Not all CBD products are as transparent. Gawhtrop points out that some CBD products are sold without having almost no CBD in them, and others that market products that include chemicals, pesticides, and heavy metals. She highly encourages all users to take a look at the labels of their products before using them.

“I tell people to think about it as having the same level of education as you would about your vitamins or about anything else you put on your body,” says Gawhtrop. “So treat it with that same level of respect. Read a label and understand where it comes from.”

At Ami Wellness, two of the most popular products are Soothe and Dream. Soothe is an herbal tincture that helps relax muscle tension, and Dream helps to quiet the body and mind for restful sleep. All made with certified organic ingredients or farmed organic ingredients that you don’t have to worry about.

Why are people eating CBD and will it get me high?

Cannabidiol, or as it’s better known CBD, is a legal cannabinoid (chemicals found in cannabis) and can be sold in the UK .

It’s not the psychoactive cannabinoid that gets you high, called THC. Instead it’s a product believed by its high-street users to have medicinal properties, such as relaxation and pain-, nausea- and anxiety-relief, although studies are not conclusive.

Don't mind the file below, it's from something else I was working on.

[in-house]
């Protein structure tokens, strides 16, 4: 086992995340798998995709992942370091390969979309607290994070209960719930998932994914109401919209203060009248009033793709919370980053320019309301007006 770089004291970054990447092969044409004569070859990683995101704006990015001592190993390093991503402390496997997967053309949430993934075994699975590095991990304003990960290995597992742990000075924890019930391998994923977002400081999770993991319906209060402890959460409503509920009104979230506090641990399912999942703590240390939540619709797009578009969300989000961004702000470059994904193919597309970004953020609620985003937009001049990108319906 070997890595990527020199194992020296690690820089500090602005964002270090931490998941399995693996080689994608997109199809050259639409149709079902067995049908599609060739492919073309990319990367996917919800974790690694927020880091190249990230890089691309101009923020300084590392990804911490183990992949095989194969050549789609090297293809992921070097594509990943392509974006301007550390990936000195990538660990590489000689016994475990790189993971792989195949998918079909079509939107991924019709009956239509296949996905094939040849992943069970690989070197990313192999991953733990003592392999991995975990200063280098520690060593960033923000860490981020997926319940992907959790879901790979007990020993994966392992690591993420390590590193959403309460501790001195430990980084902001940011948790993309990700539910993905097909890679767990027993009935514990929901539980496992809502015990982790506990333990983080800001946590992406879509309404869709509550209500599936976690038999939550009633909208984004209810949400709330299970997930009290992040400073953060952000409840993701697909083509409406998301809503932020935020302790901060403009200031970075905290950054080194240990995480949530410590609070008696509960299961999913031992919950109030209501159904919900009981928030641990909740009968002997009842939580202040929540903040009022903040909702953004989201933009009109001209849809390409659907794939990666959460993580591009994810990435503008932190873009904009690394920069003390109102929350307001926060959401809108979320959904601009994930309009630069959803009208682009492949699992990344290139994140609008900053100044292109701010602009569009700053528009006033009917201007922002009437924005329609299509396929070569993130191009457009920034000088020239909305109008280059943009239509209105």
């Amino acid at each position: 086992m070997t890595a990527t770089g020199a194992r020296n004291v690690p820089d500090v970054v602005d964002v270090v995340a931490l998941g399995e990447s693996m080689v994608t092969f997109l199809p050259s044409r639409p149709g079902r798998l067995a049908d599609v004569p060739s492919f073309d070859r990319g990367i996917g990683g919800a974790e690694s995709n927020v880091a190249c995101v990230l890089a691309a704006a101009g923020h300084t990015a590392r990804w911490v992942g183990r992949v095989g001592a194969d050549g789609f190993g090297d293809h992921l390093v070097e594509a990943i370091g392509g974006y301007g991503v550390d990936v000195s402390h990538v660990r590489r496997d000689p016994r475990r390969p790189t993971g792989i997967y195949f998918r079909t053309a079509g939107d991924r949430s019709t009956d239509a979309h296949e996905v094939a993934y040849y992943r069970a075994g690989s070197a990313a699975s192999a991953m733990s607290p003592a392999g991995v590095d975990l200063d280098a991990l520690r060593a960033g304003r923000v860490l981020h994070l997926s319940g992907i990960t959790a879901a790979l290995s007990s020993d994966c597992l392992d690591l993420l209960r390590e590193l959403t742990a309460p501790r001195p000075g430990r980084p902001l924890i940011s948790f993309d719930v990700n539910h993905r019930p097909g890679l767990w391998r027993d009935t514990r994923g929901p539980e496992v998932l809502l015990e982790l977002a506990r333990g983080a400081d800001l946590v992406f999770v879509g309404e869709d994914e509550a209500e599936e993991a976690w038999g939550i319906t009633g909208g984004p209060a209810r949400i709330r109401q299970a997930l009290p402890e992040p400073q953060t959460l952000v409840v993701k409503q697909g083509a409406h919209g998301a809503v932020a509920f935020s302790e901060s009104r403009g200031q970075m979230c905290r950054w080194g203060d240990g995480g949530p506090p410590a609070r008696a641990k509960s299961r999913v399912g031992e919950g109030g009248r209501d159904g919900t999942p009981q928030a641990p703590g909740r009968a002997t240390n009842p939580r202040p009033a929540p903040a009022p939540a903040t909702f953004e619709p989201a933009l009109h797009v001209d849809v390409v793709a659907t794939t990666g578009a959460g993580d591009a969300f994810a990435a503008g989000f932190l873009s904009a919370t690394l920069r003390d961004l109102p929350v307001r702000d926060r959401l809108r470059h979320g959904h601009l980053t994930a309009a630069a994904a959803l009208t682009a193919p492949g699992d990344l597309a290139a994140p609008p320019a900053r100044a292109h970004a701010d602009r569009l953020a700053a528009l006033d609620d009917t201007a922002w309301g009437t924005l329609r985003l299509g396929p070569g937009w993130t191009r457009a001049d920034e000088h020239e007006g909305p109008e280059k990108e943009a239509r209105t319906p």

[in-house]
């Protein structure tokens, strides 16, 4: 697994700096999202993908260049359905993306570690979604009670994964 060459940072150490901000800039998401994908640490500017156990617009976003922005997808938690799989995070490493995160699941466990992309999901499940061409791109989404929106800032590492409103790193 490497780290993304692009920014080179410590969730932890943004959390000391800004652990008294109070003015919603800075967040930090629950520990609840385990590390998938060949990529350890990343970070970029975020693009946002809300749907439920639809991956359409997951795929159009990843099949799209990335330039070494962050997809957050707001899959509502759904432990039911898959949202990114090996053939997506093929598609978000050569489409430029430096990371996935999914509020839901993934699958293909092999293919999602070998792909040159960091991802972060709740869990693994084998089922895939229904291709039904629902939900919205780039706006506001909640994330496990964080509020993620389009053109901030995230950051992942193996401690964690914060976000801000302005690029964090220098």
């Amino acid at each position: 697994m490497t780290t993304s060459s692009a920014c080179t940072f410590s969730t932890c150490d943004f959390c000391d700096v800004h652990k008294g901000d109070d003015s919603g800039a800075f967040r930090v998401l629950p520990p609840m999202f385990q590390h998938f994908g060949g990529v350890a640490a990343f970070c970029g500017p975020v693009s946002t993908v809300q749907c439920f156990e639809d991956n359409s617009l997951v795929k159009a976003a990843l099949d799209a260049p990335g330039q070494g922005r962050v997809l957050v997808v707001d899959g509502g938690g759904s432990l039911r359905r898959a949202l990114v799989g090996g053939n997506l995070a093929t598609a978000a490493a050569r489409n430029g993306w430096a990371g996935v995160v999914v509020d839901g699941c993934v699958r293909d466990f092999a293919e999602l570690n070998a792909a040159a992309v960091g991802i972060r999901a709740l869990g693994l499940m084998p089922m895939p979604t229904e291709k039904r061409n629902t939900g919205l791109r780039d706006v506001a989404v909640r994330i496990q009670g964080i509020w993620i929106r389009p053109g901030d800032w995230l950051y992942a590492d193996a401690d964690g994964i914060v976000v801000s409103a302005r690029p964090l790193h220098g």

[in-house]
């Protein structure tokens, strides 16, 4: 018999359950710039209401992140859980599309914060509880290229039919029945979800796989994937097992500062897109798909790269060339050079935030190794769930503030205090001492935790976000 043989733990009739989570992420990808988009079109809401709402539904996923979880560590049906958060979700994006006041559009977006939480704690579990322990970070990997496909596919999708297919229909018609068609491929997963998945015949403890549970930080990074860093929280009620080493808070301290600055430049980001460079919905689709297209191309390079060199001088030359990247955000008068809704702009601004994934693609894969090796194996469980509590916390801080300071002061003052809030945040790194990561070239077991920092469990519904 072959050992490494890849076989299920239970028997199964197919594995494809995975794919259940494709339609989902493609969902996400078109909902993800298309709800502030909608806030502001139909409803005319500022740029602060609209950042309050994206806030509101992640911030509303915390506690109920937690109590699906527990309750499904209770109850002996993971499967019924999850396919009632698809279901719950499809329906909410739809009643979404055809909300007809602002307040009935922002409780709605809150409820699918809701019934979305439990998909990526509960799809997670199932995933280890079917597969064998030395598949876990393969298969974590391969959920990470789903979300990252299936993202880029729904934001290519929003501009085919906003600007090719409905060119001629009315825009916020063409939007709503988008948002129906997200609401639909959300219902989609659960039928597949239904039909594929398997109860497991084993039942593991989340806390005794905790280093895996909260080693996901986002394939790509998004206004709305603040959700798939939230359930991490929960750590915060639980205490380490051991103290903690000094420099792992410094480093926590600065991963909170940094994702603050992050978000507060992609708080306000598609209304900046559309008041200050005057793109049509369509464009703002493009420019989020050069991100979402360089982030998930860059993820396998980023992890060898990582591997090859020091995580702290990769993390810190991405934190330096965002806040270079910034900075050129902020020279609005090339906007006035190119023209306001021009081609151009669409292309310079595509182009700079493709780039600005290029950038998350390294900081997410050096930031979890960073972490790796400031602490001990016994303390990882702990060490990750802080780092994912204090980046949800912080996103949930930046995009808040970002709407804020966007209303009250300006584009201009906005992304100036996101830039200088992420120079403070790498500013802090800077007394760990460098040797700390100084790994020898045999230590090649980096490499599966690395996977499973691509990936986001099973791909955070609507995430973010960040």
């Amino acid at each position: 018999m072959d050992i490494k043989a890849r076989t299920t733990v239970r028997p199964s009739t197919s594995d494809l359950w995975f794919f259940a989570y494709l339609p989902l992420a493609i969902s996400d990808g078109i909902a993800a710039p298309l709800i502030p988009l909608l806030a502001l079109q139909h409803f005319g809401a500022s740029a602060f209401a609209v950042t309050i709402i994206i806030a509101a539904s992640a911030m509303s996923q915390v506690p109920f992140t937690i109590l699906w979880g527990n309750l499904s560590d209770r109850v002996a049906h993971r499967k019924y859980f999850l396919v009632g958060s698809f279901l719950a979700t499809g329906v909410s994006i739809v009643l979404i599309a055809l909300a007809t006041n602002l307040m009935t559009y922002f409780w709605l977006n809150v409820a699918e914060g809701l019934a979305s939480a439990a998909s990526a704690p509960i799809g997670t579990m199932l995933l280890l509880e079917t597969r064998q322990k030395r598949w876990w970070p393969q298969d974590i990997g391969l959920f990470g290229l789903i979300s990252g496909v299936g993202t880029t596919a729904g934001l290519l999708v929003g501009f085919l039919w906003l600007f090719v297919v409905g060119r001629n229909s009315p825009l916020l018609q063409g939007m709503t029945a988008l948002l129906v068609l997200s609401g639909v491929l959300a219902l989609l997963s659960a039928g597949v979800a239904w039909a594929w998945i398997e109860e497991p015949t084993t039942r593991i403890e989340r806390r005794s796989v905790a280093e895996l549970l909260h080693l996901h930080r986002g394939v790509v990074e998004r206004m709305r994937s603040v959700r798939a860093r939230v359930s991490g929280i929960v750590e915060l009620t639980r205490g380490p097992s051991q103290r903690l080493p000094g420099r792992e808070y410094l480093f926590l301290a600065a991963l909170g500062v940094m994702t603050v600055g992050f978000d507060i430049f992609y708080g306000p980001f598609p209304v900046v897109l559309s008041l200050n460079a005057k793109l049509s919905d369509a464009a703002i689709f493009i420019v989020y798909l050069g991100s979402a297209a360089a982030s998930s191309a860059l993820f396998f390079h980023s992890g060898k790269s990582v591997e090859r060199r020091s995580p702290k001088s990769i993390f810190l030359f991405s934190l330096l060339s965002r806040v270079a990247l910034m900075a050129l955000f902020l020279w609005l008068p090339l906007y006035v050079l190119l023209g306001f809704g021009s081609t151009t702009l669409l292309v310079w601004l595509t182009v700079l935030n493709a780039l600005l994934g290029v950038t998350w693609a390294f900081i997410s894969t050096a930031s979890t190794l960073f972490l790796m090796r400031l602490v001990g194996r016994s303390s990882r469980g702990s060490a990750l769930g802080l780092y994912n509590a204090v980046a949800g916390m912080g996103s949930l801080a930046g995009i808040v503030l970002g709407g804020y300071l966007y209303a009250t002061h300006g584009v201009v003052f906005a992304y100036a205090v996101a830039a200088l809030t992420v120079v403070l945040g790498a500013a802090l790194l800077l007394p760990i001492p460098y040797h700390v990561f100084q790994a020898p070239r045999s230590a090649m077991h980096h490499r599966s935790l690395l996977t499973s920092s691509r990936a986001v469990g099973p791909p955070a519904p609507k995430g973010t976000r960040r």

So why are we increasingly seeing CBD-labelled coffees, cakes and croissants in shops, cafes and restaurants all over the UK?

What is it doing in food?

CBD is normally sold in combination with a base oil, such as olive or coconut, as a supplement, vape, gel to be applied to the skin and more recently, in food and drink.

“Businesses have picked up on growing public awareness and have been promoting their products online, in high-street retailers and increasingly in food and drink,” says Professor in Substance Use, Harry Sumnall, Liverpool John Moores University. We spoke to chefs at two restaurants who use CBD on their menus in completely different ways.

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“CBD is actually hard to cook with. It has a disgusting taste”, says Greg Hanger, head chef at Kalifornia Kitchen in London, who has created an entire CBD afternoon tea . Greg pays attention to the type of oil that the CBD is mixed with, saying “coconut oil CBD is great in Thai cooking balanced with coriander, ginger and lime. Olive oil CBD is great for Middle Eastern foods like hummus or you could even mask the flavour with rosemary and put it in cheesy sauce or mashed potatoes .”